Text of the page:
If you’re using WordPress, here’s a quick snippet of code to get the oldest ancestor (topmost parent) of a category or subcategory.

This can just go in functions.php.

The only caveat to the snippet is that it will always return only a single category, so if that’s not a problem, you should be fine.

Save Snapchat files (Android) – Part 1

SnapchatIf you’re using Snapchat, chances are you want to save some of the pictures and/or videos you receive. Now you can.

Edit: This post is now obsolete! Snapchat have upgraded their app, and since the time of writing, many free apps have appeared on the Google Play and Apple App Stores.

I should start with a preface: You probably shouldn’t do this. Half the fun of Snapchat is knowing it’s a one-off, and there’s a sort of “honour among thieves” type of policy between users. That being said, I do like a challenge, even if a solution does make me look creepy.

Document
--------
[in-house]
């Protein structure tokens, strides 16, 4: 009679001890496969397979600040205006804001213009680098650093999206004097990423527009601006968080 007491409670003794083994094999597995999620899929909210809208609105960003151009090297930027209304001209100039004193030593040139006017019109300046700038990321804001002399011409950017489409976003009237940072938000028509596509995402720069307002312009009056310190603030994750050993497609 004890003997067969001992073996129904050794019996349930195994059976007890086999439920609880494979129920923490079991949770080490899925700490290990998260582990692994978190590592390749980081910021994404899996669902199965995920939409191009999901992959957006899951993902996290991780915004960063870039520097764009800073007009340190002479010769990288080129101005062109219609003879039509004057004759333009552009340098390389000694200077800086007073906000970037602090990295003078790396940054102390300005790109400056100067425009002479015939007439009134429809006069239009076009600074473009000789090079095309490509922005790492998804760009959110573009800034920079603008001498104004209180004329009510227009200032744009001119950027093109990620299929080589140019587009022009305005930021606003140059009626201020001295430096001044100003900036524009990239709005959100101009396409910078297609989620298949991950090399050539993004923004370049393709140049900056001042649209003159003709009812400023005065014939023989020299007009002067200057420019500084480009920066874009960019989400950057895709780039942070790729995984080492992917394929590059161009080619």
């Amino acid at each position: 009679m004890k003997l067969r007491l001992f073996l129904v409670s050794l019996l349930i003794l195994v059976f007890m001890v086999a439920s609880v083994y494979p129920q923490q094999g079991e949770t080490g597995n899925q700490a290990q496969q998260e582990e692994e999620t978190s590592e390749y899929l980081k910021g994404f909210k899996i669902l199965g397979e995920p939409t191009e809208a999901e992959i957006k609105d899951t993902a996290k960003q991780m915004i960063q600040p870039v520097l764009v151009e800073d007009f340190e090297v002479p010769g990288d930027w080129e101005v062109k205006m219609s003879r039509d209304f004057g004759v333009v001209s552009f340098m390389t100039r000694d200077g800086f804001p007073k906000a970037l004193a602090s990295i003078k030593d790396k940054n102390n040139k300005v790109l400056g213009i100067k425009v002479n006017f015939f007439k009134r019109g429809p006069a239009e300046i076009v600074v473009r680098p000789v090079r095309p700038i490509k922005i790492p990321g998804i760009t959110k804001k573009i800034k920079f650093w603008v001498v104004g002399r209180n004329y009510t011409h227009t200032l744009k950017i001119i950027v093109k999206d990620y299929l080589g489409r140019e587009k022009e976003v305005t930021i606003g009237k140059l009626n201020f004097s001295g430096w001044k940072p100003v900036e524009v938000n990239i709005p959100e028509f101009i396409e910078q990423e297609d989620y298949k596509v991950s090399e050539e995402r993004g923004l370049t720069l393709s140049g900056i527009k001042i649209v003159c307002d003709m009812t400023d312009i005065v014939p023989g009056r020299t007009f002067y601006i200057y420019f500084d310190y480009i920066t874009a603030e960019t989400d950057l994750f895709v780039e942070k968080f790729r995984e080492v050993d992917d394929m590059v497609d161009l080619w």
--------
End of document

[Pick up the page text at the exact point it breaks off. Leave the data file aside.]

What you’ll need

  1. I assume that if you’re reading this, you have Snapchat. If you don’t, you can grab it from one of the links on their website.
  2. An Android phone. So far, this solution only applies to Android. I’m currently playing around with a solution for Apple devices.
  3. A rooted phone. I probably haven’t thought hard enough about the problem, but from what I can tell, you need to have root access for this to work.
  4. The most useful tool of all – a Terminal Emulator. There are heaps of apps out there for changing permissions and fiddling with the filesystem, but nothing is better than the ol’ terminal.

The Script

Most of what does the work is inside this shell script: